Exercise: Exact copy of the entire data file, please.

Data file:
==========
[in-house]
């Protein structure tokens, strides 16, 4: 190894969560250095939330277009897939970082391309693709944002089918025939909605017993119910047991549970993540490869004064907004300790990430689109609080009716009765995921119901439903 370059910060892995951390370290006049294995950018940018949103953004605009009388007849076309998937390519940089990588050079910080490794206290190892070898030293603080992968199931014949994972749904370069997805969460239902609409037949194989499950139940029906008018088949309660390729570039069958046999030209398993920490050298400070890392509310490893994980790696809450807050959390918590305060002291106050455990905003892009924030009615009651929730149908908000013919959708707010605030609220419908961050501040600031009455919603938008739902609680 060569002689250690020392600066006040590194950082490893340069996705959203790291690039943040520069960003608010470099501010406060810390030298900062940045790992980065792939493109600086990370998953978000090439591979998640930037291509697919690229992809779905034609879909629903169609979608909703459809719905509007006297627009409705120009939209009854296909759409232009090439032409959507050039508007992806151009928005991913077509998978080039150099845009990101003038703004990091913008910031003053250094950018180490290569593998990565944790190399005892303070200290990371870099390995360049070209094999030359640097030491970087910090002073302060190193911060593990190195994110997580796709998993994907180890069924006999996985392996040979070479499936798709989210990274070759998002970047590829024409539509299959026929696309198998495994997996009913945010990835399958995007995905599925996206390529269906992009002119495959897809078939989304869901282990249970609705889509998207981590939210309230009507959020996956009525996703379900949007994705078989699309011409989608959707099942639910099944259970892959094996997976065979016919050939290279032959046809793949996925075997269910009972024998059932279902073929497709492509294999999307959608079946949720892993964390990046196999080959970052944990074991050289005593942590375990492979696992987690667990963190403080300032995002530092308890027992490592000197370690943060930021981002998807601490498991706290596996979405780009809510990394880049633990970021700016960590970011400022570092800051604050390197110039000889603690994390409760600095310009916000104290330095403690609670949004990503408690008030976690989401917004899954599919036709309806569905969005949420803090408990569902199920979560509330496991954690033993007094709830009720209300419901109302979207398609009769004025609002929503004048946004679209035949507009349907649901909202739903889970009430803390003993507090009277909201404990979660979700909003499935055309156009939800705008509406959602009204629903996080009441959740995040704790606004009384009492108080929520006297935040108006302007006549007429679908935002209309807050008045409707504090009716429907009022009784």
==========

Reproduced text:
[in-house]
């Protein structure tokens, strides 16, 4: 190894969560250095939330277009897939970082391309693709944002089918025939909605017993119910047991549970993540490869004064907004300790990430689109609080009716009765995921119901439903 370059910060892995951390370290006049294995950018940018949103953004605009009388007849076309998937390519940089990588050079910080490794206290190892070898030293603080992968199931014949994972749904370069997805969460239902609409037949194989499950139940029906008018088949309660390729570039069958046999030209398993920490050298400070890392509310490893994980790696809450807050959390918590305060002291106050455990905003892009924030009615009651929730149908908000013919959708707010605030609220419908961050501040600031009455919603938008739902609680 060569002689250690020392600066006040590194950082490893340069996705959203790291690039943040520069960003608010470099501010406060810390030298900062940045790992980065792939493109600086990370998953978000090439591979998640930037291509697919690229992809779905034609879909629903169609979608909703459809719905509007006297627009409705120009939209009854296909759409232009090439032409959507050039508007992806151009928005991913077509998978080039150099845009990101003038703004990091913008910031003053250094950018180490290569593998990565944790190399005892303070200290990371870099390995360049070209094999030359640097030491970087910090002073302060190193911060593990190195994110997580796709998993994907180890069924006999996985392996040979070479499936798709989210990274070759998002970047590829024409539509299959026929696309198998495994997996009913945010990835399958995007995905599925996206390529269906992009002119495959897809078939989304869901282990249970609705889509998207981590939210309230009507959020996956009525996703379900949007994705078989699309011409989608959707099942639910099944259970892959094996997976065979016919050939290279032959046809793949996925075997269910009972024998059932279902073929497709492509294999999307959608079946949720892993964390990046196999080959970052944990074991050289005593942590375990492979696992987690667990963190403080300032995002530092308890027992490592000197370690943060930021981002998807601490498991706290596996979405780009809510990394880049633990970021700016960590970011400022570092800051604050390197110039000889603690994390409760600095310009916000104290330095403690609670949004990503408690008030976690989401917004899954599919036709309806569905969005949420803090408990569902199920979560509330496991954690033993007094709830009720209300419901109302979207398609009769004025609002929503004048946004679209035949507009349907649901909202739903889970009430803390003993507090009277909201404990979660979700909003499935055309156009939800705008509406959602009204629903996080009441959740995040704790606004009384009492108080929520006297935040108006302007006549007429679908935002209309807050008045409707504090009716429907009022009784």